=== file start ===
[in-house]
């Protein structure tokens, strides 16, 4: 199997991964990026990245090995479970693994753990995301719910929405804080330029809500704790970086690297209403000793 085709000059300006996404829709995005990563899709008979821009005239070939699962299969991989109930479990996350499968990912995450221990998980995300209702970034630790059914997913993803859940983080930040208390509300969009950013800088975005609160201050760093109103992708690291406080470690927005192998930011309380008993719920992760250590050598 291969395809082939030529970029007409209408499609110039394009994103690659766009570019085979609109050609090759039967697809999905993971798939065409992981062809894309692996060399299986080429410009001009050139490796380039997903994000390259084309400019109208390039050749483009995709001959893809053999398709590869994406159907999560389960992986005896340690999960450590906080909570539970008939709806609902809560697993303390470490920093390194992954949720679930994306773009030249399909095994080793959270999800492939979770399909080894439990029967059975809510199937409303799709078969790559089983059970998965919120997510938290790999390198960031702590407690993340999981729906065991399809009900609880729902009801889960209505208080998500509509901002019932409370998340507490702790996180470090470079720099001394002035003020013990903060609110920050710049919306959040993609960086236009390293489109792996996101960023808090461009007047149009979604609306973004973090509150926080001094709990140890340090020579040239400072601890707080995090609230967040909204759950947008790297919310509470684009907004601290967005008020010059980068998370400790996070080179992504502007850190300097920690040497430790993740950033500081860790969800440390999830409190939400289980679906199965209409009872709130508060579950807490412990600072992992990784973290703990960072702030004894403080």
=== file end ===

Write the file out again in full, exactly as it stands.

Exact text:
[in-house]
């Protein structure tokens, strides 16, 4: 199997991964990026990245090995479970693994753990995301719910929405804080330029809500704790970086690297209403000793 085709000059300006996404829709995005990563899709008979821009005239070939699962299969991989109930479990996350499968990912995450221990998980995300209702970034630790059914997913993803859940983080930040208390509300969009950013800088975005609160201050760093109103992708690291406080470690927005192998930011309380008993719920992760250590050598 291969395809082939030529970029007409209408499609110039394009994103690659766009570019085979609109050609090759039967697809999905993971798939065409992981062809894309692996060399299986080429410009001009050139490796380039997903994000390259084309400019109208390039050749483009995709001959893809053999398709590869994406159907999560389960992986005896340690999960450590906080909570539970008939709806609902809560697993303390470490920093390194992954949720679930994306773009030249399909095994080793959270999800492939979770399909080894439990029967059975809510199937409303799709078969790559089983059970998965919120997510938290790999390198960031702590407690993340999981729906065991399809009900609880729902009801889960209505208080998500509509901002019932409370998340507490702790996180470090470079720099001394002035003020013990903060609110920050710049919306959040993609960086236009390293489109792996996101960023808090461009007047149009979604609306973004973090509150926080001094709990140890340090020579040239400072601890707080995090609230967040909204759950947008790297919310509470684009907004601290967005008020010059980068998370400790996070080179992504502007850190300097920690040497430790993740950033500081860790969800440390999830409190939400289980679906199965209409009872709130508060579950807490412990600072992992990784973290703990960072702030004894403080």